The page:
I once wrote a post about "Ugly" versus "Pretty" art. It's a dilemma that not only artists go through in their choices for subject matter. Personally, it's something I struggle with on a daily basis....do I see the beauty in things, in people, in myself? Or do I see the grit? The reality, as some might say. Which is real?
Well, from reading past blogs, you know what I think...both, of course. But what happens when the two are opposed? What if the beauty you are trying to find in something is an ideal? And what if the depth and rawness you are searching for just really isn't there?
But back to Ann.
I bring up all of this because I think this woman holds a very uncomfortably accurate frequency between archetypal and boring.
Apparently, she spends countless hours with her models. She paints them for months at times, a fact that unnerves me a bit.
Having painted models myself for months at a time, this process is a psychological battleground. As much focus as an artist puts on her sitter, like going into a sort of hyper-fixation cloud, retreating out of this brume can be jolting. There is an intimacy with the sitter that can be gruesome.
I'm not idealistic about this process. I say this from experience only; I have had more sitters break down in front of me than not, a fact that is a bit too real.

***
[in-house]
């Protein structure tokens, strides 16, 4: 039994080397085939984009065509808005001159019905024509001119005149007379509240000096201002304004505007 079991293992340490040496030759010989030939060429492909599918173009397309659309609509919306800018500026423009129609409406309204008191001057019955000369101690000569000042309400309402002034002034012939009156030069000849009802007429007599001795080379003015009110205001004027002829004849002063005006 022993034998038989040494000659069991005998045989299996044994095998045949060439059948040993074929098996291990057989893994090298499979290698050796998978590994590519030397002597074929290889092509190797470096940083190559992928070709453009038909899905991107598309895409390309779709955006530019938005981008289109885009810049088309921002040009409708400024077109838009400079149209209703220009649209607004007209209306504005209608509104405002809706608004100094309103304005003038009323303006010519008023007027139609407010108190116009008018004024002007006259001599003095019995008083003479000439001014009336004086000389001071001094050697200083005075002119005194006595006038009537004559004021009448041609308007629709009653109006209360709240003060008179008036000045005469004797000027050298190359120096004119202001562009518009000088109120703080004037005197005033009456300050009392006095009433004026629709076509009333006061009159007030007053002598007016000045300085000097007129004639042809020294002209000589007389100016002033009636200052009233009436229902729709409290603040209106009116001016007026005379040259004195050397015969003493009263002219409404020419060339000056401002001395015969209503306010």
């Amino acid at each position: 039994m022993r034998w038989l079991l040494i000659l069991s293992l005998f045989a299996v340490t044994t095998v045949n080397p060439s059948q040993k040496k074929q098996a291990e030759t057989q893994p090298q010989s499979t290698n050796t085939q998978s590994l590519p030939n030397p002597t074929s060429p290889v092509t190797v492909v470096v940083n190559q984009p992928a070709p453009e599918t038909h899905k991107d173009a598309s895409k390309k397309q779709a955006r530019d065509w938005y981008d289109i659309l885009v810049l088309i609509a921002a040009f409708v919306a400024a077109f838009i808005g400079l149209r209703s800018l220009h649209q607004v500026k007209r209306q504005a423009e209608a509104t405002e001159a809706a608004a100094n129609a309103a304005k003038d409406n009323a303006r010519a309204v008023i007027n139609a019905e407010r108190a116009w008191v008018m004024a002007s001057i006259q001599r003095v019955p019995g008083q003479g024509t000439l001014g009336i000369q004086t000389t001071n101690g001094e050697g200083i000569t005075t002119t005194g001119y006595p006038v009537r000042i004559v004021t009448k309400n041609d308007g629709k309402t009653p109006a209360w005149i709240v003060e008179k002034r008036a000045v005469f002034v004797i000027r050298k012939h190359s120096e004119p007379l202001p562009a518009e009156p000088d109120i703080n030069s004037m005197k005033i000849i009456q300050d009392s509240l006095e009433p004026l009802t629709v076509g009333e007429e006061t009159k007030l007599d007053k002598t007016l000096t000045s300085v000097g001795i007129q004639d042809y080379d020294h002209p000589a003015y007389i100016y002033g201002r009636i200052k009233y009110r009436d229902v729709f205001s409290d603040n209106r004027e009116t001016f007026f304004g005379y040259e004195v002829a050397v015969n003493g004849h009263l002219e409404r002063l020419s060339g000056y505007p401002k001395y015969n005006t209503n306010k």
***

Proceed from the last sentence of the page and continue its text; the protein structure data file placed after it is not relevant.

But something else happens, to me anyway. When the sitter leaves, they step away with an experience. I, the painter, have not only the experience, but also an oeuvre from our encounter. Staring right back at me. I painted it... I partook fully in this thing. And yet, many times, I am meeting this painting, and in turn a part of myself, for the first time. Its often shocking. Sometimes it is underwhelming. What to believe? The thing that has been made, or the experience? Sometimes they are opposed...one protoypical, the other painfully barren.
And that's what I see in Ann's work. I read the words "skeptical of visual reality" with her paintings. And I would agree....I'm skeptical too, but willing to try. Unsure. But being unsure is a sweet spot sometimes. It is synonymous with listening. And that is what I love so dearly about this womans work....a heeding to what she doesn't know. She's been said to repaint and repaint and destroy and repaint each portrait several cycles over. I admire this. I admire the willingness to listen, destroy, be wrong, be in love with something. For all of its flaws and beauty.
Thanks Miss Gale. You remind me of what I think is important.
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